Nutrition Education - Strengthening our Relationships with Food & Each Other

by Kathleen Costello, AmeriCorps VISTA Nutrition Education Coordinator

Hello all! I joined The Nashville Food Project's staff earlier this year as a member of Americorps’ Anti-Hunger and Opportunity Corps (AHOC). AHOC places Americorps members at different organizations throughout the county that are committed to reducing hunger in their local community. 

My role at The Nashville Food Project involves creating nutrition education opportunities for several of TNFP’s community partners. These activities include inviting students to our kitchen to make healthy snacks, teaching hands-on cooking classes at summer camps, and leading food demonstrations with some of our community partner organizations. 

I just finished providing hands-on cooking sessions at the PENCIL Foundation’s summer camp. This two-week camp taught students about environmental issues such as pollution and water conservation through fun activities, speakers, and field trips. The Nashville Food Project provided lunch twice a week, and I got to lead the kids in cooking classes that had an environmental component. For one of our sessions, we made local “berry scones” with raspberries picked from our Wedgewood Urban Gardens. Besides being insanely delicious (I ate three) it gave students the opportunity to see how many miles non-local food travels compared to locally grown food. Just purchasing two local ingredients for this recipe—cream and raspberries—saved over 4,000 miles of food travel!

(For a peek at how far a non-local strawberry travels to get to a consumer, take a look at this great video from the Ad Council.)

Another nutrition class underway is at Nashville CARES, an organization that provides resources and support to people diagnosed with or at risk of contracting HIV. Every other Wednesday, I bring a hot, made-from-scratch lunch made by our volunteers, and I give a cooking demonstration for one of the meal components. I remember being so nervous for my first class…how would these strong individuals who are dealing with a serious immune disease going to react to this fidgety 20-something intern encouraging them to eat more vegetables? I was taught that the most important part of teaching is connecting with your students… but how could I connect with an audience so seemingly-different from me?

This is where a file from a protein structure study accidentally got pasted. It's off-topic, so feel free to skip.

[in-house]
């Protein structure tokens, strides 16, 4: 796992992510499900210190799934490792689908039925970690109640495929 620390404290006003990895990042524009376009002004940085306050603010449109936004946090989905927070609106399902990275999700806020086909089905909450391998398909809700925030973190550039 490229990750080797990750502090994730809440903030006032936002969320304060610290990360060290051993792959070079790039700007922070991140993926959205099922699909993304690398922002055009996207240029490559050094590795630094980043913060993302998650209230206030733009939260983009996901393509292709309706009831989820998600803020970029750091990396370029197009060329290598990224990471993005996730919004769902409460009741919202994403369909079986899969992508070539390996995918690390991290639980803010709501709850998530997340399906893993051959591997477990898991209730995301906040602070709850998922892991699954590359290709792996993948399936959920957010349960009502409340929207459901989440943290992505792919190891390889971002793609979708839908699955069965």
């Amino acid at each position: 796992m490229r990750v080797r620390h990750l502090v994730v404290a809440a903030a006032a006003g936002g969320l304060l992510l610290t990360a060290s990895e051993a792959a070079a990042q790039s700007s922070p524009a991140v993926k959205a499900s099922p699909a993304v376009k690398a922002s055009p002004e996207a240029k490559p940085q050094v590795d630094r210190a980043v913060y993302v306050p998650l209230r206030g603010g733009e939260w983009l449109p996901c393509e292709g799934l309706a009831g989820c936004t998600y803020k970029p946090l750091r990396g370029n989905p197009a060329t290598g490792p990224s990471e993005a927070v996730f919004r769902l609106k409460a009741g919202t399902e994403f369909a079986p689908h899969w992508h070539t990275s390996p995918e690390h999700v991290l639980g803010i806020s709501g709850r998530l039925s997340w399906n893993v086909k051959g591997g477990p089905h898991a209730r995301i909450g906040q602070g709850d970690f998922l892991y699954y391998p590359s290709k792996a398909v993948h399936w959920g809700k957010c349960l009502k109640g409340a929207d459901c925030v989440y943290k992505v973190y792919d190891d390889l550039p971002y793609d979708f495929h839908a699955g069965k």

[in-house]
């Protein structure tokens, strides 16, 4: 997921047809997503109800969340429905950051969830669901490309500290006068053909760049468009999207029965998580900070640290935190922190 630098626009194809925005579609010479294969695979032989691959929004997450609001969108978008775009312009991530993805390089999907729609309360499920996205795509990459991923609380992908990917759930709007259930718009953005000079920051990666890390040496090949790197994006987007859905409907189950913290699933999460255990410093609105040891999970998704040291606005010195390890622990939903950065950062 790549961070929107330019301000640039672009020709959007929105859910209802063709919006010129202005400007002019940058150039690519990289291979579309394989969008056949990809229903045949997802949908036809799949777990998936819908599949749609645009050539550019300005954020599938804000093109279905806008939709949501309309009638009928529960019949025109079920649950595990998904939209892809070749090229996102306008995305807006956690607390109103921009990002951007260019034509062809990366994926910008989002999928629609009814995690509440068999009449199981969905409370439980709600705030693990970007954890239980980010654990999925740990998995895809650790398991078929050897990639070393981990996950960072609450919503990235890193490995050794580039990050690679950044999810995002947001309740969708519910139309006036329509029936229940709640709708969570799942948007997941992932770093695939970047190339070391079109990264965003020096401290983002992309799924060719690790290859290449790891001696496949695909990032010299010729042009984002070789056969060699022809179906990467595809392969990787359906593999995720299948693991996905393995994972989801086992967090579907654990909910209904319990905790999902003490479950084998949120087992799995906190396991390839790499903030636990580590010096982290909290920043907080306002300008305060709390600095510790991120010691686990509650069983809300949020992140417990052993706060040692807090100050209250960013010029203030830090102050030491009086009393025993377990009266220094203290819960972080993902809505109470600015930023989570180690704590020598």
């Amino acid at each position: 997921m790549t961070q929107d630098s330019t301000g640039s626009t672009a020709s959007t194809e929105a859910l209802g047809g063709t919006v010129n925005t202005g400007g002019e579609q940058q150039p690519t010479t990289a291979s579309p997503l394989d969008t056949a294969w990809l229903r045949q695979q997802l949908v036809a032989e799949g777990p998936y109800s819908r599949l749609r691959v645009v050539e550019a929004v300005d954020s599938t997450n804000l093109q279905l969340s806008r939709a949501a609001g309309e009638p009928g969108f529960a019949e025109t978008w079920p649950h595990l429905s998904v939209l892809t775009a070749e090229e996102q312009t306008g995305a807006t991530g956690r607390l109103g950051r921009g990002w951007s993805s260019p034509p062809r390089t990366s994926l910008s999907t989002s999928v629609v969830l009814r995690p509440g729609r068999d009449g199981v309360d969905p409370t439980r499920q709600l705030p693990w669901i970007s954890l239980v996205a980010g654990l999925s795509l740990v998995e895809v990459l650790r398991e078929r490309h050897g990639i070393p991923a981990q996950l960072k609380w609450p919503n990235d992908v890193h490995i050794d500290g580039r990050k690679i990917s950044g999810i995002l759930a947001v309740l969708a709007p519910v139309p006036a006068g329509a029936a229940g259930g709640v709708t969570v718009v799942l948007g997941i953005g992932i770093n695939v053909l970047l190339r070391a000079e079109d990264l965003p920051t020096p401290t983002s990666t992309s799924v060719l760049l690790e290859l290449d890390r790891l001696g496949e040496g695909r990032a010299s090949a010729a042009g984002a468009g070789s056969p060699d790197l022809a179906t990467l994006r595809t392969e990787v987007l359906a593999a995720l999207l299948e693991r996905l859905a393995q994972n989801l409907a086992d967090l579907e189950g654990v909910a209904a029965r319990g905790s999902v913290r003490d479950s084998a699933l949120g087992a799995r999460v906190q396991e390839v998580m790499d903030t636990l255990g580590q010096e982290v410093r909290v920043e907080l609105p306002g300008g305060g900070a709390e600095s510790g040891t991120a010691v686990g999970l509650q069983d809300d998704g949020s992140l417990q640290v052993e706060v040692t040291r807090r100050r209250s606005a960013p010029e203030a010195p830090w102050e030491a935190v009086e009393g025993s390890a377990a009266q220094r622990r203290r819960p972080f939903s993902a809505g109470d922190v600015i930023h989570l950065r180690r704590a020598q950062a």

It turns out the answer was pasta salad. I asked about their favorite foods, and Margaret, a fiery grandmother with glittery fingernails, told me how she loves pasta salad, but wanted to learn some new ways to make it. I shared the first pasta salad recipe I’d ever made, someone else mentioned his mother’s go-to ingredient (Italian salad dressing) and the conversation rolled on from there. This week, per Margaret’s request, I’m going to show them how to make a pesto pasta salad made from carrot tops. I guess we aren’t so different after all.

Before my experience at The Nashville Food Project, I thought the most important part of being an educator was walking into the room with all of the answers. But the more time I spend with such amazing and unique individuals, the more I realize that my job is not to provide the right answers, but to ask the right questions. It’s about understanding people and what drives the food choices they make. It’s about working together to find out what the barriers are to making healthy choices, and how we can break those down and build new, healthier relationships with food and each other.

It most likely also involves a freshly baked scone and a killer pasta salad recipe.